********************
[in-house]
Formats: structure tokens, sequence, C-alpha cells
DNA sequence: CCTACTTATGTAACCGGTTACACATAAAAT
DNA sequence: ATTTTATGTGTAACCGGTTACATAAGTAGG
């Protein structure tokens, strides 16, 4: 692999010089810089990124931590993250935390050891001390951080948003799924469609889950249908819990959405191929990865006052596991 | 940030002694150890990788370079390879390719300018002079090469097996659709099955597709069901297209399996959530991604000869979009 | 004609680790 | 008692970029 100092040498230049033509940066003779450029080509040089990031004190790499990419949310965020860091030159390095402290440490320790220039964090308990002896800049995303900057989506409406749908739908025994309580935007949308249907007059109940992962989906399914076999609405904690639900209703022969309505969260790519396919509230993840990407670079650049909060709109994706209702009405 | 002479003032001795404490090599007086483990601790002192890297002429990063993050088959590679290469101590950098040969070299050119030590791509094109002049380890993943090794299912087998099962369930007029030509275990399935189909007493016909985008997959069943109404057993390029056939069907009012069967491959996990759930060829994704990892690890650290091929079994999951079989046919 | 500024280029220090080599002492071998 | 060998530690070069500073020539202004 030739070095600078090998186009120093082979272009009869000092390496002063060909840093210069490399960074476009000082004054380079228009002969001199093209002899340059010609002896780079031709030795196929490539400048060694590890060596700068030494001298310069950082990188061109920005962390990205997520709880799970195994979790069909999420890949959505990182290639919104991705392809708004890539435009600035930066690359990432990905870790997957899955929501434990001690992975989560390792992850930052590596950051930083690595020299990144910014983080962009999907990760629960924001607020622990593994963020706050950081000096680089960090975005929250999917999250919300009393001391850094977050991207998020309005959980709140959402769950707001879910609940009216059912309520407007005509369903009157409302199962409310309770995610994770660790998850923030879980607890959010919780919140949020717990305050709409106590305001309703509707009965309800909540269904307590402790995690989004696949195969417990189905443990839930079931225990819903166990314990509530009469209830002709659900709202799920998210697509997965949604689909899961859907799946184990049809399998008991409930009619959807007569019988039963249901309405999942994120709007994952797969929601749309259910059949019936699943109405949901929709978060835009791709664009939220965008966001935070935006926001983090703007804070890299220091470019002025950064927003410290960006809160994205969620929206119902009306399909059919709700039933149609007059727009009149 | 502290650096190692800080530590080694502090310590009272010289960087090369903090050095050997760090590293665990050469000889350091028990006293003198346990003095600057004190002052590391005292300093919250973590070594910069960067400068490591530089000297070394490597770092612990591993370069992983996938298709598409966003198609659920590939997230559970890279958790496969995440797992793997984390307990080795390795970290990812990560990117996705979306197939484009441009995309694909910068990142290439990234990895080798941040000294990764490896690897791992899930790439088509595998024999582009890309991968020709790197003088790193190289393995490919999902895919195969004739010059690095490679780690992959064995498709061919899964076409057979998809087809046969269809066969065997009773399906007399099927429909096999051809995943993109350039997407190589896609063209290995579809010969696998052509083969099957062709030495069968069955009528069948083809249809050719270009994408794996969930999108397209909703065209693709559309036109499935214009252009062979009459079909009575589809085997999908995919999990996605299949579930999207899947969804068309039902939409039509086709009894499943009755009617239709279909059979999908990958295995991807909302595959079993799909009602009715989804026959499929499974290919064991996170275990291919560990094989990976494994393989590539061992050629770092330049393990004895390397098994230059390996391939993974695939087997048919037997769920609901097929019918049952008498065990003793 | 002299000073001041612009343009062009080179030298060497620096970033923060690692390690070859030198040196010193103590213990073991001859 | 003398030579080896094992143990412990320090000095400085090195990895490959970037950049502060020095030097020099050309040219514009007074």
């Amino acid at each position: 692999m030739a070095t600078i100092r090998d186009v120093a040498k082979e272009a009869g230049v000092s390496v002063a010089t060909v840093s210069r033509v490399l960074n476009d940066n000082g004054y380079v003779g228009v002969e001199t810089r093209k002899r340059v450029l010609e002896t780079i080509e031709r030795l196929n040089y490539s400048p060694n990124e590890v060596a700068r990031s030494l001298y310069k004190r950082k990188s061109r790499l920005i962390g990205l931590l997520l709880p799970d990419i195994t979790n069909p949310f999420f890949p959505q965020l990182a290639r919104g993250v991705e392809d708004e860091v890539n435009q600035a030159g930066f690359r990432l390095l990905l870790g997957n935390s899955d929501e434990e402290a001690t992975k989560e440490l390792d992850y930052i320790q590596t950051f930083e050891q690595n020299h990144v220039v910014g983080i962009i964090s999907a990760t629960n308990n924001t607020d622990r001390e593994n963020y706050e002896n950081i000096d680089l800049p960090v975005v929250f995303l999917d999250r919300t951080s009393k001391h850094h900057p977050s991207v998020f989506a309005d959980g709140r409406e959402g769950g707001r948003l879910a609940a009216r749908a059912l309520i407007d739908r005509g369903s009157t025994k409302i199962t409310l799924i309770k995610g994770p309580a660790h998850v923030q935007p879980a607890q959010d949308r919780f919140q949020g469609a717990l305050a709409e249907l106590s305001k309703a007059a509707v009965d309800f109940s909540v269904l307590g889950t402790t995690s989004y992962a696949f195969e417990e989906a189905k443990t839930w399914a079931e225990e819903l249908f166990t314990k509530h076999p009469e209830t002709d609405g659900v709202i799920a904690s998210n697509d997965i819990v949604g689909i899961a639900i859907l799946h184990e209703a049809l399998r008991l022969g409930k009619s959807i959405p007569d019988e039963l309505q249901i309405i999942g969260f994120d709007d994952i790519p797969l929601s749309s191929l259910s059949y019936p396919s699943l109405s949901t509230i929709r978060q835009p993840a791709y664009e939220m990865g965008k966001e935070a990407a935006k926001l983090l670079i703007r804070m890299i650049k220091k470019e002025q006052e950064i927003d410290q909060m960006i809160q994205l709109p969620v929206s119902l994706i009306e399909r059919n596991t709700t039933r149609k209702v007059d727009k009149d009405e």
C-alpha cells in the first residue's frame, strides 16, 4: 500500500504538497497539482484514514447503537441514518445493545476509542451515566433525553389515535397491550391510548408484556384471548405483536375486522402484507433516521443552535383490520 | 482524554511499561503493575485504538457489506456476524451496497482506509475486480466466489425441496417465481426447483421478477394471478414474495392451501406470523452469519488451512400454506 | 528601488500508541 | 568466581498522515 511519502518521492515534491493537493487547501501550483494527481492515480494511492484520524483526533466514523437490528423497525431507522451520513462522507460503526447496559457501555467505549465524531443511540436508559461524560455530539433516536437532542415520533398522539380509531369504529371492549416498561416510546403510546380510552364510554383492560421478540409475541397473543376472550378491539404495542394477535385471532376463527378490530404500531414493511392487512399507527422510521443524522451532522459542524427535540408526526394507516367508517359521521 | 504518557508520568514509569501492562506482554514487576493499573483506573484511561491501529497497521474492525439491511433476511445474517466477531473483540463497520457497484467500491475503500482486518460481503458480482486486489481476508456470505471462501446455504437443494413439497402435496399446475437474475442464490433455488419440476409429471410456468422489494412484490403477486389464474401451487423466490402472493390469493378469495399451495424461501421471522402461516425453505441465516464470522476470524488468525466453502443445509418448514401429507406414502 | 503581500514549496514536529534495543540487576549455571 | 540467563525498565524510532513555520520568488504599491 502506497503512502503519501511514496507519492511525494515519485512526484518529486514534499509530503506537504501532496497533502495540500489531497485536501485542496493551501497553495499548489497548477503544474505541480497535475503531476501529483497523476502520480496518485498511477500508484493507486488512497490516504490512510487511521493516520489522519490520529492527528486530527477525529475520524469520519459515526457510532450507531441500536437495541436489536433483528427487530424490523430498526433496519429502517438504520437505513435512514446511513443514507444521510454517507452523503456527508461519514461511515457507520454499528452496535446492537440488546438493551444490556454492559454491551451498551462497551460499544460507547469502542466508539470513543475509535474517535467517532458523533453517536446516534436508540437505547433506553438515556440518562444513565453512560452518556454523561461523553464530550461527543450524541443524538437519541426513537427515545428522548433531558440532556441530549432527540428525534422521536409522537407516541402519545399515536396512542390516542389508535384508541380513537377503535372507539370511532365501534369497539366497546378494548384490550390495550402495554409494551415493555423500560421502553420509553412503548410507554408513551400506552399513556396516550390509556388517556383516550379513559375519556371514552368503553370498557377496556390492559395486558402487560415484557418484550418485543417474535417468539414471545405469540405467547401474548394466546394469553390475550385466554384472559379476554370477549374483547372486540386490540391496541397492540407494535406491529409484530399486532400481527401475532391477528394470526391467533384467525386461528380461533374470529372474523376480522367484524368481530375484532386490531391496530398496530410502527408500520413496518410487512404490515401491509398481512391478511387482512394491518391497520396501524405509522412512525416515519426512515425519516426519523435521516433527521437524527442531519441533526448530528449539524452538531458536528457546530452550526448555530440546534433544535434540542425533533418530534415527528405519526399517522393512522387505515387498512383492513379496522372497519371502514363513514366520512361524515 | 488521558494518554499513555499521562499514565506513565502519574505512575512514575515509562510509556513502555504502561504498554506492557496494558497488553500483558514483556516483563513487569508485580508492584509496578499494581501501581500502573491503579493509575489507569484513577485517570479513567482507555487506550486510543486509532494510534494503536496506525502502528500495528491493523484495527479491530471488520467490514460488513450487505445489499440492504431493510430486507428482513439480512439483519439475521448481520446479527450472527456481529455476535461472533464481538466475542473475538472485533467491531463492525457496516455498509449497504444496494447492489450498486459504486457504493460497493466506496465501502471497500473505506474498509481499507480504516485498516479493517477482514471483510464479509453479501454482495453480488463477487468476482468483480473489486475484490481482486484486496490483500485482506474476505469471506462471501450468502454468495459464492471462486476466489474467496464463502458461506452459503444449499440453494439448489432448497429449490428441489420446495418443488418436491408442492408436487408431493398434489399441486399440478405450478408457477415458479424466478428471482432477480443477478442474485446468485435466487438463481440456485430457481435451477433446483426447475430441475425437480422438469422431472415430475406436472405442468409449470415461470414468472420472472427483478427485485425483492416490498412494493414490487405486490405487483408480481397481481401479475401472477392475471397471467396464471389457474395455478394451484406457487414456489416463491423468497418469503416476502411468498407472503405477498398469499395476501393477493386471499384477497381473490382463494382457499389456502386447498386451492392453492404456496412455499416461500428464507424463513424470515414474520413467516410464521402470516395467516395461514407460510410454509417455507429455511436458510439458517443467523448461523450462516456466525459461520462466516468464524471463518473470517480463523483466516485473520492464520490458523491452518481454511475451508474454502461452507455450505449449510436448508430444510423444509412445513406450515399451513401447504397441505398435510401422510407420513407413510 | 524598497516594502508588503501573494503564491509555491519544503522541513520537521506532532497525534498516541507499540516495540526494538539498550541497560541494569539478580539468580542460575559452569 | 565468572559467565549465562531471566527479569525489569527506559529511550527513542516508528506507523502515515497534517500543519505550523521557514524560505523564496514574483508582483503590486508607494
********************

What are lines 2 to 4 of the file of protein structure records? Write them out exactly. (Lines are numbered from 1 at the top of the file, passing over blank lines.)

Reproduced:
Formats: structure tokens, sequence, C-alpha cells
DNA sequence: CCTACTTATGTAACCGGTTACACATAAAAT
DNA sequence: ATTTTATGTGTAACCGGTTACATAAGTAGG